Central Banks' $13 Trillion Problem
GUALFIN, ARGENTINA - The Dow was down 118 points yesterday.
It should be down a lot more.
Of course, markets know more than we do. And maybe this market knows something that makes sense of these high prices.
What we see are reasons to sell, not reasons to buy.
Paycheck to Paycheck
Nearly half of all American families live 'paycheck to paycheck', say researchers.
Without borrowing, 46% couldn't raise $400 to cover an emergency.
This is at least part of the reason why retail sales dropped for the second month in a row in March. Despite seven years of economic 'recovery,' millions of Americans don't have much money.
According to Census Bureau figures, 110 million Americans receive benefits from means-tested federal programs - food stamps, disability, and the like.
And according to the Bureau of Labor Statistics, about 125 million Americans have full-time work (with another roughly 112 million without jobs).
That means there are only 125 million people in full-time jobs supporting the whole kit and caboodle of the US economy, with a total population of 323 million.
At that rate, each full-time worker supports about 2.6 people...including almost one person receiving money from the feds.
They are also supporting a government debt of $20 trillion and private debt of another $40 trillion or so. That puts the debt-to-full-time-worker ratio at $480,000.
The average salary for a full-time worker is just $48,000. At a modest 5% interest, his share of the debt cost would set him back $24,000 each year.
Obviously, those numbers don't work. But they explain much of the weakness in the US economy.
The feds' cheap credit keeps moving money (mostly in the form of asset price increases) to the wealthiest ZIP codes...while the average person's budget gets tighter and tighter.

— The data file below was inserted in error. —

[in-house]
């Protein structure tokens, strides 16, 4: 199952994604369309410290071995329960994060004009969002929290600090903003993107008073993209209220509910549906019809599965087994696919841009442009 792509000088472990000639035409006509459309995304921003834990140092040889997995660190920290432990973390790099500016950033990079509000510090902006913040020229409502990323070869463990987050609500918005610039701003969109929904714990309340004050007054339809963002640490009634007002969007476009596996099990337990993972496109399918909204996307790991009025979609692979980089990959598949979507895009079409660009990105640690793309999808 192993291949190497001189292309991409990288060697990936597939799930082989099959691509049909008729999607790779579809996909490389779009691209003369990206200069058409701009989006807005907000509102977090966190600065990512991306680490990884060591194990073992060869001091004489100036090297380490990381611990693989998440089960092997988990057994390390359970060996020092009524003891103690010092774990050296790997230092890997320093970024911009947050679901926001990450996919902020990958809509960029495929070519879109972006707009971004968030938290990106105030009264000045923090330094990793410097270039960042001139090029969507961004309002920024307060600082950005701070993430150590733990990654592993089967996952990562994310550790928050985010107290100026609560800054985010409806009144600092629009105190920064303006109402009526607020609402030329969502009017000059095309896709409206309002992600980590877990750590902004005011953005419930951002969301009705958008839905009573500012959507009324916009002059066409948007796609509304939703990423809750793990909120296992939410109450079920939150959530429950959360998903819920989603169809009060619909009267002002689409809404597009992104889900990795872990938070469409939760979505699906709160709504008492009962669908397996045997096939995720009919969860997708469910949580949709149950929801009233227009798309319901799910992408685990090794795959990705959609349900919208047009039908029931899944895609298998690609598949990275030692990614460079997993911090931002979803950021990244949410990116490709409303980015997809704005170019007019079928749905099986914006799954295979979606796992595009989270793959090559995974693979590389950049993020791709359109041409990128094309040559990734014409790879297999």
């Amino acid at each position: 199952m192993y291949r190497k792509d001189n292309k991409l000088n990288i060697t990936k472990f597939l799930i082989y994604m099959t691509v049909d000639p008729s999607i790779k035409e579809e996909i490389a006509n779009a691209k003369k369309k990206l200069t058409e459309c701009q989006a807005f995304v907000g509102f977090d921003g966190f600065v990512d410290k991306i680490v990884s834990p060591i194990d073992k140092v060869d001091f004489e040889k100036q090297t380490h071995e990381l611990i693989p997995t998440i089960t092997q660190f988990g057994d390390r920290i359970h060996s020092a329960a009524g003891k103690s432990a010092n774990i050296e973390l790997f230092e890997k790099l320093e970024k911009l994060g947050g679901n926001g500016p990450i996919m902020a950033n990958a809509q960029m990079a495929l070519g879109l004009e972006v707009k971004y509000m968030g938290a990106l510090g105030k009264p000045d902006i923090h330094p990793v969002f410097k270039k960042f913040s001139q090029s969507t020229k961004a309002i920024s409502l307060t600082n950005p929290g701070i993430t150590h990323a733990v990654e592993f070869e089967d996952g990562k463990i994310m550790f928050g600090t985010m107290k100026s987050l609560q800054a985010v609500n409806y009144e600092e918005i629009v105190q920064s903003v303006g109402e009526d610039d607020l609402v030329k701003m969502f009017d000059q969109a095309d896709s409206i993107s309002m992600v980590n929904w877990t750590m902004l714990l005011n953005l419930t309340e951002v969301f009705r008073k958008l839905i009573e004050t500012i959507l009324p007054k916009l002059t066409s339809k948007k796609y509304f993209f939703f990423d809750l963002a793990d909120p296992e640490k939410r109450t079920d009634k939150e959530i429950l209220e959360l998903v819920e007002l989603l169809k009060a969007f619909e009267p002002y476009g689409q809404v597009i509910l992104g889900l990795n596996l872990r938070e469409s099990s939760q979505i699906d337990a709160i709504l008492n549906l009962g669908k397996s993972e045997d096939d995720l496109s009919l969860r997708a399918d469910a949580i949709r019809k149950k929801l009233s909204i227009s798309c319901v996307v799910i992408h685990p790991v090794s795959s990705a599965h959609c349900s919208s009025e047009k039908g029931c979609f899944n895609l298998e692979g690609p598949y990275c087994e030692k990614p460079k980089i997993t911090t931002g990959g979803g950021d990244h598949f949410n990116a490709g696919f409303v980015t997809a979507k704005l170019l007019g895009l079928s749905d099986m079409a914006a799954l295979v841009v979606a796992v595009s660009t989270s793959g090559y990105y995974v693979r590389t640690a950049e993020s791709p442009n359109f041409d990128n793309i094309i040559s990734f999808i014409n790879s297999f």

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Foot traffic in chain restaurants is dropping, too. It's down 3.4% from last month year over year.
And all across the country, retail stores are closing their doors and shuttering their windows as though a hurricane were coming.
And maybe it is...
Household debt is once again at more than $14 trillion - the level that set off the crisis of 2008-'09. At that level, consumers have a hard time spending.
Despite these warnings, the Fed is still patting itself on the back. Bloomberg:
The economy continued to grow across the U.S. at a modest-to-moderate pace in recent weeks as a tight labor market helped broaden wage gains, though consumer spending was mixed, a Federal Reserve survey showed Wednesday.
Not only that, it is still talking about undoing the damage it has done over the past eight years... hoping to get down from its debt-mountain perch without breaking any bones. Bloomberg again:
After heading into the uncharted territory of quantitative easing [QE], the world's central banks are starting to plan their course through the uncharted waters of quantitative tightening.
How the Federal Reserve, European Central Bank and - eventually - the Bank of Japan handle the transition could make the difference between a global rerun of the 2013 'taper tantrum,' or the near undetectable market response to China's run-down of U.S. Treasuries in recent years.
Combined, the balance sheets of the three now total about $13 trillion, equating to greater than either China's or the euro region's economy.
Central banks began buying debt eight years ago. Now they own $13 trillion of it.
Hey, it was fun, wasn't it?
Nothing bad happened. So now they can get rid of the debt...and nothing bad is going to happen again, right?
The Fed bought the debt - adding money into the economy...especially the richest part of it. Now all they have to do is sell it. Easy-peasy.
A lot of people have a spare trillion dollars lying around. They'll consider it an honor to help the Fed down off the ledge...and buy bonds just as the bond market turns south.
The hangover will be just as much fun as getting drunk.
The divorce will be just as exhilarating as the affair that caused it.
Getting hanged for murder will be just as satisfying as shooting the bastard.
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